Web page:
03/11/2021 - 14:00

University mergers are no magic bullet

03/11/2021 - 14:00


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Historically, tie-ups of WA’s public universities have stalled but they should be on the table today.

University mergers are no magic bullet
Murdoch University has featured several times in merger manoeuvres. Photo: Gabriel Oliveira

There is scuttlebutt secret merger talks are again happening in the hallowed halls of public universities across Western Australia.

The speculation has almost certainly been fuelled after a suggestion by WA’s Chief Scientist, Professor Peter Klinken, that all public universities should merge to form a single entity.

At first glance, the idea of merged institutions may represent a silver bullet solution – a quick fix – to address many of the sector’s woes since COVID-19 disrupted the higher education business model.

The pandemic exposed the sector’s high dependence on face-to-face learning and revenue derived from international students.

But history tells us a university merger in WA is highly unlikely.

At some point over the past four decades, all four of WA’s public universities have been linked to, or engaged in, some form of unsuccessful merger consideration.

In 1986, Murdoch University and Edith Cowan University were apparently in discussions about a potential merger though a full year of talks bore no fruit.

Three years later, a proposed merger between Murdoch and The University of Western Australia also failed to get over the line.

In 2005, Murdoch and Curtin University engaged in what was described as a merger feasibility study.

Those discussions were short lived and did not deliver any changes to the higher education landscape.

In the same year, there was speculation about the proposed formation of a new super university, the University of Perth, through merging Murdoch, UWA and ECU – though no formal talks appear to have been conducted.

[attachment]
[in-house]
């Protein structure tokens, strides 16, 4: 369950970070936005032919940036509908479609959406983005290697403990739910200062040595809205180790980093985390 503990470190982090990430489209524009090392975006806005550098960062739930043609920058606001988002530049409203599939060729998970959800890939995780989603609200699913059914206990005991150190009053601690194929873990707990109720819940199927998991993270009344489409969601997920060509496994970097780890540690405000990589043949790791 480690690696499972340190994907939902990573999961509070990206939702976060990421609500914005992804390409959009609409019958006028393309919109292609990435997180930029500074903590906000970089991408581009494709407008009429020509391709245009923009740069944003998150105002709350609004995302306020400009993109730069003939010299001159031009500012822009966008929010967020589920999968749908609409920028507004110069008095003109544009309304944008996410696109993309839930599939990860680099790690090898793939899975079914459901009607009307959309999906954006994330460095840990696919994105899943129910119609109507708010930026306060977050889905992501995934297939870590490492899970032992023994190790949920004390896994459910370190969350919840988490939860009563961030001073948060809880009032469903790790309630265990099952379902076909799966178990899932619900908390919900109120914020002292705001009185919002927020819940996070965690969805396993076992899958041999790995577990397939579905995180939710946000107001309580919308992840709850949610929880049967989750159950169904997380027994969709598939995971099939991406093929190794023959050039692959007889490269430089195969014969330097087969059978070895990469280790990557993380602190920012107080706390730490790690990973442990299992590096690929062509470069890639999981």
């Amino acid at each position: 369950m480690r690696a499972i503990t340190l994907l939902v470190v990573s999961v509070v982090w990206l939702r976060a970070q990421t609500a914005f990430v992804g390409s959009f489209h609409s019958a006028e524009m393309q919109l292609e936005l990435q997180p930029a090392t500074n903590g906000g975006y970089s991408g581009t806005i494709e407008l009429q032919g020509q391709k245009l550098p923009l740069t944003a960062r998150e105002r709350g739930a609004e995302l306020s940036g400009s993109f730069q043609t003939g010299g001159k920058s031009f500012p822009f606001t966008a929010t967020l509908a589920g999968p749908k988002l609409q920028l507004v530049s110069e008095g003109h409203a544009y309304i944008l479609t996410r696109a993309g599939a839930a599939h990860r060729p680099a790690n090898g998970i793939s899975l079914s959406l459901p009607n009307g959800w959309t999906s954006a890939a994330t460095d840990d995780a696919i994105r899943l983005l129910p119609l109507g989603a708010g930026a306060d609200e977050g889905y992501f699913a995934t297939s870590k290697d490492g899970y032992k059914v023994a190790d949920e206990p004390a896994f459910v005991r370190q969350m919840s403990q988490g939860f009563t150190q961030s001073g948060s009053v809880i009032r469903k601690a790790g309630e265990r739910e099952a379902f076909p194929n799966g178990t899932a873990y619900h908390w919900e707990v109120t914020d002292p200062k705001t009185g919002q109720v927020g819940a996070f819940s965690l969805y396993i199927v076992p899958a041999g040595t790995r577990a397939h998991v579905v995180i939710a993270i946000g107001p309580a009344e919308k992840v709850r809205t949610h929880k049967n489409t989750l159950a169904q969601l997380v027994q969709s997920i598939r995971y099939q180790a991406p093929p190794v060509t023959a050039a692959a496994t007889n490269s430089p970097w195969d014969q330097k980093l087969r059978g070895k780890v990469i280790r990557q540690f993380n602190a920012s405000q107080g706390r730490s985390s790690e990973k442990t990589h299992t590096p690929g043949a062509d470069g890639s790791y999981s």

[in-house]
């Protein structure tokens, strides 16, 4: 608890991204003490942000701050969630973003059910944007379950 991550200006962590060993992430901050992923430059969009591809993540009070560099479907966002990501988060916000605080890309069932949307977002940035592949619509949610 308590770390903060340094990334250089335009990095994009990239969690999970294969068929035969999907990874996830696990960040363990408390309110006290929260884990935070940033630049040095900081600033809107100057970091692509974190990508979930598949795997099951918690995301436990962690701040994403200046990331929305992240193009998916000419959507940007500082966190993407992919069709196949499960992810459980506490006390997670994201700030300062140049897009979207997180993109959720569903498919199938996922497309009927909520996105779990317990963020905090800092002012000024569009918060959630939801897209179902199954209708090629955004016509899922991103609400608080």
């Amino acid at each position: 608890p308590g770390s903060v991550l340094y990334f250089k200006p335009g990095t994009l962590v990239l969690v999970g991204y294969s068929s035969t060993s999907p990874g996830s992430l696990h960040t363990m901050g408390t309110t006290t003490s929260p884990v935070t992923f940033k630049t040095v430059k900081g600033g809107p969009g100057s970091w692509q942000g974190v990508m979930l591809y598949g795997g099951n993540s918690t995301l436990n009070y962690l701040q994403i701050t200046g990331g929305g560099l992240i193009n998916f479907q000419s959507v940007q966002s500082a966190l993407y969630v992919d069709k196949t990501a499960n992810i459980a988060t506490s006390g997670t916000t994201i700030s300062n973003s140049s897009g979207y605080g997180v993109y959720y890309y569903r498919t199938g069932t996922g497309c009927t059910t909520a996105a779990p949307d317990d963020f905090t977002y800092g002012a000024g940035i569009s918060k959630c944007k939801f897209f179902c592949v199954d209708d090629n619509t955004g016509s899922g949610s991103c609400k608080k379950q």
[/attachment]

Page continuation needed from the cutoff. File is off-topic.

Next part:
It is not surprising leaders of universities have been hesitant to push the merger pedal too hard and speed up what may seem like a logical response to the sector’s currently tough operating environment.

Most university leaders concede there is likely to be some upside to select mergers.

While mergers are usually strongly contested amid fierce leadership battles, they also have the potential to produce significant and sustainable longer-term benefits.

These benefits can include reduced overheads, significant efficiencies and greater economies of scale, stronger academic programs and enhanced research profiles.

Some also claim that merging smaller institutions can position them to play more effectively in a global market.

While there may be considerable upside, university chiefs are also quick to point out the potential for substantial downside.

It is the very reason governing bodies and university executives often approach merger discussions with caution rather than enthusiasm.

In WA, each university has its own culture.

Those in leadership roles worry that bringing two or more universities together may cause a clash of those cultures, which will deliver worse rather better outcomes in terms of the student experience, teaching and learning as well as research.

Other vice-chancellors argue there is no such thing as a true merger.

It is rare the merger partners are truly equal in standing. One will always have more students, greater assets, a stronger brand, a superior reputation for teaching or greater international outreach. 

The reality is that one university will always acquire another, rather than merge with it.

It should not be forgotten, too, that merging two weaker organisations will not necessarily make a stronger one. In fact, the reverse is likely to apply. 

There are also university leaders who argue mergers of any kind will kill off much-needed diversity in WA.

Each institution, they say, has differentiated courses that give students a much-needed choice.

Having fewer institutions or even just a single institution, which will reduce university competition locally, may fuel mediocrity in higher education rather than encourage excellence.

And mergers are not a quick fix.

While decisions to merge may be taken relatively quickly, the integration of organisations to produce sustainable outcomes is a long-term proposition and likely to take years and cost millions of dollars.  

Mergers are not the magic bullet that some make them out to be.  

This does not mean they should not be considered because mergers do represent one strategic option for the state’s public universities.

The merger option, however, needs to be considered alongside other possibilities, including joint ventures, structured collaborations, downsizing and further differentiation.

• Professor Gary Martin is chief executive officer of the Australian Institute of Management WA


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